8.
Preprint | medRxiv | ID: ppmedrxiv-20196832

ABSTRACT

Introduction: Severe COVID-19 is infrequent in children, with a lethality rate of about 0.08%. This study aims to explore differences in the pediatric mortality rate between countries. Methods: Countries with populations over 5 million that report COVID-19 deaths disaggregated data by quinquennial or decennial age groups were analyzed. Data were extracted from COVID-19 Cases and Deaths by Age Database, national ministries of health, and the World Health Organization. Results: 23 countries were included in the analysis. Pediatric mortality varied from 0 to 12.1 deaths per million people of the corresponding age group, with the highest rate in Peru. In most countries, deaths were more frequent in the 0-4 years old age group, except for Brazil. The pediatric/ general COVID-19 mortality showed a great variation between countries and ranged from 0 (Republic of Korea) to 10.4% (India). Pediatric and Pediatric/general COVID mortality have a strong correlation with 2018 neonatal mortality (r=0.77, p<0.001 and r= 0.88, p<0.001 respectively), while it has a moderate or absent (r=0.47, p=0.02 and r=0.19, p=0.38, respectively) correlation with COVID-19 mortality in the general population. Conclusions: There is an important heterogenicity in pediatric COVI-19 mortality between countries that parallels historical neonatal mortality. Neonatal mortality is a known index of the quality of a country s Health System which points to the importance of social determinants of health in pediatric COVID-19 mortality disparities, an issue which should be further explored.

12.
Curr Opin Obstet Gynecol ; 32(5): 322-334, 2020 10.
Article in English | MEDLINE | ID: covidwho-629087

ABSTRACT

PURPOSE OF REVIEW: Gestational diabetes mellitus (GDM) is associated with adverse pregnancy complications. Accurate screening and diagnosis of gestational diabetes are critical to treatment, and in a pandemic scenario like coronavirus disease 2019 needing a simple test that minimises prolonged hospital stay. We undertook a meta-analysis on the screening and diagnostic accuracy of the haemoglobin A1c (HbA1c) test in women with and without risk factors for gestational diabetes. RECENT FINDINGS: Unlike the oral glucose tolerance test, the HbA1c test is simple, quick and more acceptable. There is a growing body of evidence on the accuracy of HbA1c as a screening and diagnostic test for GDM. We searched Medline, Embase and Cochrane Library and selected relevant studies. Accuracy data for different thresholds within the final 23 included studies (16 921 women) were pooled using a multiple thresholds model. Summary accuracy indices were estimated by selecting an optimal threshold that optimises either sensitivity or specificity according to different scenarios. SUMMARY: HbA1c is more useful as a specific test at a cut-off of 5.7% (39 mmol/mol) with a false positive rate of 10%, but should be supplemented by a more sensitive test to detect women with GDM.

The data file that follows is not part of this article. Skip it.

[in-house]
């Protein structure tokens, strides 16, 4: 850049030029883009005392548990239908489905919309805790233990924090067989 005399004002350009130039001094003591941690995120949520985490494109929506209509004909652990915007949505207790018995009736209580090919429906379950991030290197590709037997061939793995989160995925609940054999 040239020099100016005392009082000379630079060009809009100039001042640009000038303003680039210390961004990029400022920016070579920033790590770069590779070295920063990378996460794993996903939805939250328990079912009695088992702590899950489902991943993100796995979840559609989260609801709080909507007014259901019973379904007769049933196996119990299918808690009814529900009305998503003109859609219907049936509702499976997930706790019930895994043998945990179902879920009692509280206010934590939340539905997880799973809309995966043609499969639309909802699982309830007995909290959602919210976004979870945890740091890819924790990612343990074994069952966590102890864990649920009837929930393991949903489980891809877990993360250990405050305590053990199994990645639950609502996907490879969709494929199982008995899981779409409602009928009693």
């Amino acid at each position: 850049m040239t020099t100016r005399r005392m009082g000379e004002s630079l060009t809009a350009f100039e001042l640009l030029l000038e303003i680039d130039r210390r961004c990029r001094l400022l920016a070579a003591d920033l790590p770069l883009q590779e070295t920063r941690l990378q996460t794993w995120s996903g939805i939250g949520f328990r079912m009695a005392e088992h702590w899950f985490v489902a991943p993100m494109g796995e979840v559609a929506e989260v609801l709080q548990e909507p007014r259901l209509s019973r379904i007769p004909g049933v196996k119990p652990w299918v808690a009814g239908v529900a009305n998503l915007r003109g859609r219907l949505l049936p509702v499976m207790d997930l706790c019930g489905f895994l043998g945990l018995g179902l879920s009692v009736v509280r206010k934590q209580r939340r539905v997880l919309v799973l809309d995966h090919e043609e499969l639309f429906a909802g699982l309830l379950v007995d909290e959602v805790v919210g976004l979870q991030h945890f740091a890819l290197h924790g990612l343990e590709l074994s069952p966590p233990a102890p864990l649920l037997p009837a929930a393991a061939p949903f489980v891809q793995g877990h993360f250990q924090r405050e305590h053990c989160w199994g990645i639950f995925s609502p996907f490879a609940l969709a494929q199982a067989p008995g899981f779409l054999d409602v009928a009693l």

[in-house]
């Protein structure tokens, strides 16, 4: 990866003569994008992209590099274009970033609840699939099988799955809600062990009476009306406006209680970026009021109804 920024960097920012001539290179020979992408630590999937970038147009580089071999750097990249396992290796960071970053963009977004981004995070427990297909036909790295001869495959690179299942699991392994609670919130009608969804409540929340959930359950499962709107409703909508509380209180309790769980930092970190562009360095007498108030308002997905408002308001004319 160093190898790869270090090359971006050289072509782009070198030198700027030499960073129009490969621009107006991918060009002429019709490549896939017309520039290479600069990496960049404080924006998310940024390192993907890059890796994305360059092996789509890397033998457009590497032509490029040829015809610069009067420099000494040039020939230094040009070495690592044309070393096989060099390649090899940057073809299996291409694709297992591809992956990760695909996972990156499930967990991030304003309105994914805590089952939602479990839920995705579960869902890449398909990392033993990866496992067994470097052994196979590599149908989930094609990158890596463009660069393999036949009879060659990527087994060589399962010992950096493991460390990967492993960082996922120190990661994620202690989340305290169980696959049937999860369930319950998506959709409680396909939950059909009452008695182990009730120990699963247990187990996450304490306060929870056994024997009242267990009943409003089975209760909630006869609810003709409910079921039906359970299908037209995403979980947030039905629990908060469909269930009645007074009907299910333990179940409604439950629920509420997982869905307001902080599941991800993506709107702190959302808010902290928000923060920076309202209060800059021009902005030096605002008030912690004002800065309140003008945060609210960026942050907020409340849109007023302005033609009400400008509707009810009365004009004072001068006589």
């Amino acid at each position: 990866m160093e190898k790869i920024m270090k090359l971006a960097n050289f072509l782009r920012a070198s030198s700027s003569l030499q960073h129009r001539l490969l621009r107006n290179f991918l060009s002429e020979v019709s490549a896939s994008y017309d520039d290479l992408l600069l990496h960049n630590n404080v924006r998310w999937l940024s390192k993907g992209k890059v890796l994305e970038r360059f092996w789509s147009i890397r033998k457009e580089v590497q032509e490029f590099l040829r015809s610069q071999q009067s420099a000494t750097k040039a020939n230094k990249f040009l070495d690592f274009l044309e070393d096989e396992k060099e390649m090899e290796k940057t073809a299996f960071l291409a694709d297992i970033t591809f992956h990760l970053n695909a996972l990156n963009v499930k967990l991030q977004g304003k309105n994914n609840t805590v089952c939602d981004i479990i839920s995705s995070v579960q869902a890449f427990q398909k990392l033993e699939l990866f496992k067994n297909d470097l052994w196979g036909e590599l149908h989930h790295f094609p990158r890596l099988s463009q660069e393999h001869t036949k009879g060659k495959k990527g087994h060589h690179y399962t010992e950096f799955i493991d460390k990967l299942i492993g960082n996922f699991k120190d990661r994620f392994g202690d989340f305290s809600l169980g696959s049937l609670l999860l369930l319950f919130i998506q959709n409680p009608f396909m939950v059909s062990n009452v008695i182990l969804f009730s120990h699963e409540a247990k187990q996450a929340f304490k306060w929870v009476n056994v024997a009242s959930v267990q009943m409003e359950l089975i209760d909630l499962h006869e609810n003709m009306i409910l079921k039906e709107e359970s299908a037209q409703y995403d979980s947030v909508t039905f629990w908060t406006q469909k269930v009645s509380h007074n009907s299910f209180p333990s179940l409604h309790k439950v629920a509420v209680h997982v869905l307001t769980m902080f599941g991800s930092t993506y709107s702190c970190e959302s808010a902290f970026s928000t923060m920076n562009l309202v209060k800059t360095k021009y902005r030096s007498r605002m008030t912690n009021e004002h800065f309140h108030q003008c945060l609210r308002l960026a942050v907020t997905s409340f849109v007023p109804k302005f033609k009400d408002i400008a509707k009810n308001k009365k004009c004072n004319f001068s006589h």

Subject(s)
Diabetes, Gestational/diagnosis , Glycated Hemoglobin A/analysis , Case-Control Studies , Female , Humans , Predictive Value of Tests , Pregnancy , Risk Factors
13.
EBioMedicine ; 60:102999, 2020.
Article | WHO COVID | ID: covidwho-764522

ABSTRACT